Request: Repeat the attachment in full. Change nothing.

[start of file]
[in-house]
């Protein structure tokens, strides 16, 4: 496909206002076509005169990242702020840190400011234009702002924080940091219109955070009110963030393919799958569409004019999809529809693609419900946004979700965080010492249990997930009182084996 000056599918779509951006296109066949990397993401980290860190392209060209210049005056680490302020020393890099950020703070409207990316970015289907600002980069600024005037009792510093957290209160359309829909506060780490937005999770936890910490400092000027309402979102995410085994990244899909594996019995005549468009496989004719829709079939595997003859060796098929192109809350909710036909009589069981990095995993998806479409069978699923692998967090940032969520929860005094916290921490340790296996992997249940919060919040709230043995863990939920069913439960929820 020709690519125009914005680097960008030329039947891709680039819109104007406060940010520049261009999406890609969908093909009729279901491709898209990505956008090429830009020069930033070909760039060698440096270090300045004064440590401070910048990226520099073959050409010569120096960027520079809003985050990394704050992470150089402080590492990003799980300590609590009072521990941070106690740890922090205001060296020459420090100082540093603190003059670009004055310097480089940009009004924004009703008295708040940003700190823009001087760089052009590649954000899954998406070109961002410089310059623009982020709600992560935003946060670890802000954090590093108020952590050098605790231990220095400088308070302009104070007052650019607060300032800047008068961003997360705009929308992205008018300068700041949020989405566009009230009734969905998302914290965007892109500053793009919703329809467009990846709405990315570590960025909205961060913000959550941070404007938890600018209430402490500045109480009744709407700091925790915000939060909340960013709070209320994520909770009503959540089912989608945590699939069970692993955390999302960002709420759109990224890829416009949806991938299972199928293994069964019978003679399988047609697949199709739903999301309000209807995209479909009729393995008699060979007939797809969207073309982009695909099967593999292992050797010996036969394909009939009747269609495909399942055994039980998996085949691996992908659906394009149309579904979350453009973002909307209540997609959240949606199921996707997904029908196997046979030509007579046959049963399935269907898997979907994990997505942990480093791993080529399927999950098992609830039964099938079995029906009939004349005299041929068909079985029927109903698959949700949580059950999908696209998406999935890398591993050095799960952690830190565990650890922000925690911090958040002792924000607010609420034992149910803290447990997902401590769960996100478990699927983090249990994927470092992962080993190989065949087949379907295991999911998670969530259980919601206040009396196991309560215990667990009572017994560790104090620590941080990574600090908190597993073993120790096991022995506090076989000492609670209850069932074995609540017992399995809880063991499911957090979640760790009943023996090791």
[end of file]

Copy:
[in-house]
């Protein structure tokens, strides 16, 4: 496909206002076509005169990242702020840190400011234009702002924080940091219109955070009110963030393919799958569409004019999809529809693609419900946004979700965080010492249990997930009182084996 000056599918779509951006296109066949990397993401980290860190392209060209210049005056680490302020020393890099950020703070409207990316970015289907600002980069600024005037009792510093957290209160359309829909506060780490937005999770936890910490400092000027309402979102995410085994990244899909594996019995005549468009496989004719829709079939595997003859060796098929192109809350909710036909009589069981990095995993998806479409069978699923692998967090940032969520929860005094916290921490340790296996992997249940919060919040709230043995863990939920069913439960929820 020709690519125009914005680097960008030329039947891709680039819109104007406060940010520049261009999406890609969908093909009729279901491709898209990505956008090429830009020069930033070909760039060698440096270090300045004064440590401070910048990226520099073959050409010569120096960027520079809003985050990394704050992470150089402080590492990003799980300590609590009072521990941070106690740890922090205001060296020459420090100082540093603190003059670009004055310097480089940009009004924004009703008295708040940003700190823009001087760089052009590649954000899954998406070109961002410089310059623009982020709600992560935003946060670890802000954090590093108020952590050098605790231990220095400088308070302009104070007052650019607060300032800047008068961003997360705009929308992205008018300068700041949020989405566009009230009734969905998302914290965007892109500053793009919703329809467009990846709405990315570590960025909205961060913000959550941070404007938890600018209430402490500045109480009744709407700091925790915000939060909340960013709070209320994520909770009503959540089912989608945590699939069970692993955390999302960002709420759109990224890829416009949806991938299972199928293994069964019978003679399988047609697949199709739903999301309000209807995209479909009729393995008699060979007939797809969207073309982009695909099967593999292992050797010996036969394909009939009747269609495909399942055994039980998996085949691996992908659906394009149309579904979350453009973002909307209540997609959240949606199921996707997904029908196997046979030509007579046959049963399935269907898997979907994990997505942990480093791993080529399927999950098992609830039964099938079995029906009939004349005299041929068909079985029927109903698959949700949580059950999908696209998406999935890398591993050095799960952690830190565990650890922000925690911090958040002792924000607010609420034992149910803290447990997902401590769960996100478990699927983090249990994927470092992962080993190989065949087949379907295991999911998670969530259980919601206040009396196991309560215990667990009572017994560790104090620590941080990574600090908190597993073993120790096991022995506090076989000492609670209850069932074995609540017992399995809880063991499911957090979640760790009943023996090791």